Densely distributed Global Navigation Satellite System (GNSS) stations can invert the terrestrial water storage anomaly (TWSA) with high precision. However, the uneven distribution of GNSS stations greatly limits the application of TWSA inversion. The purpose of this study was to compensate for the spatial coverage of GNSS stations by simulating the vertical deformation in unobserved grids. First, a new deep learning weight loading inversion model (DWLIM) was constructed by combining the long short-term memory (LSTM) algorithm, inverse distance weight, and the crustal load model. DWLIM is beneficial for improving the inversion accuracy of TWSA based on the GNSS vertical displacement. Second, the DWLIM-based and traditional GNSS-derived TWSA methods were utilized to derive TWSA over mainland China. Furthermore, the TWSA results were compared with the TWSA solutions of the Gravity Recovery and Climate Experiment (GRACE) and Global Land Data Assimilation System (GLDAS) model. The results indicate that the maximum Pearson’s correlation coefficient (PCC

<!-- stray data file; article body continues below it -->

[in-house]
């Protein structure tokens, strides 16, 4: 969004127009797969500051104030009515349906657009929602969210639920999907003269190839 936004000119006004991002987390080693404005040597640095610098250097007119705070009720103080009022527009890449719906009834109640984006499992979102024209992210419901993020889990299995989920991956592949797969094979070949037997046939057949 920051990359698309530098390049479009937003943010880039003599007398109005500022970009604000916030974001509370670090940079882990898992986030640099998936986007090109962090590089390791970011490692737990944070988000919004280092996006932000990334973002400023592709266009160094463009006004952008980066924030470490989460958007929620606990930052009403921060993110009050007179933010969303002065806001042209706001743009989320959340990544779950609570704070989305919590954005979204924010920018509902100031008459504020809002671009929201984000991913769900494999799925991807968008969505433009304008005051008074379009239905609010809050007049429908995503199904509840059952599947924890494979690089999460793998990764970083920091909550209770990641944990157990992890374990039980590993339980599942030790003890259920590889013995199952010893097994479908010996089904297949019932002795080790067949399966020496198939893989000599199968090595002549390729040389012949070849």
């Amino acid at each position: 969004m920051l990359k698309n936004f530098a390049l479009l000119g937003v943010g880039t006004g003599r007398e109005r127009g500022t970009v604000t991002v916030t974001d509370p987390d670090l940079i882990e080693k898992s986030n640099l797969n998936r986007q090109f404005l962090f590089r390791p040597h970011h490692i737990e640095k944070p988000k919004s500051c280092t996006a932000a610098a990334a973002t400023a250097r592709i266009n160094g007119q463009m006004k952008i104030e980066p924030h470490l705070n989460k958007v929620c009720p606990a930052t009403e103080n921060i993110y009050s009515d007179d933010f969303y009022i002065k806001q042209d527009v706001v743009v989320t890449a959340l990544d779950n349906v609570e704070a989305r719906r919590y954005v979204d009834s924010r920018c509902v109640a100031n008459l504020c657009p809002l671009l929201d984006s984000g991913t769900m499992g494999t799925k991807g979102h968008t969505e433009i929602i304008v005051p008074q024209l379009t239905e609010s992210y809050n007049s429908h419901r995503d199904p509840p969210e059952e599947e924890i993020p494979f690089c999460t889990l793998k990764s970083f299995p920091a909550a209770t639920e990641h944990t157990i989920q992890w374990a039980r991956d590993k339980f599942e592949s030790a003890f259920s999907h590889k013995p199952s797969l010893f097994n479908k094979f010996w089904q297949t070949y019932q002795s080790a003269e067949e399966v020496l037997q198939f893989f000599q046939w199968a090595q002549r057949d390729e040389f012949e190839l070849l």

), Nash–Sutcliffe efficiency (NSE
) coefficient, and root mean square error (RMSE
) equal 0.81, 0.61, and 2.18 cm, respectively. The accuracy of DWLIM was higher than that of the traditional GNSS inversion method according to PCC
, and RMSE
, which were increased by 67.11, 128.15, and 22.75%. The inversion strategy of DWLIM can effectively improve the accuracy of TWSA inversion in regions with unevenly distributed GNSS stations. Third, this study investigated the variation characteristics of TWSA based on DWLIM in 10 river basins over mainland China. The analysis shows that the TWSA amplitudes of Songhua and Liaohe River basins are significantly higher than those of the other basins. Moreover, TWSA sequences in each river basin contain annual seasonal signals, and the wave peaks of TWSA estimates emerge between June and July. Overall, DWLIM provides a useful measure to derive TWSA in regions where GNSS stations are uneven or sparse.
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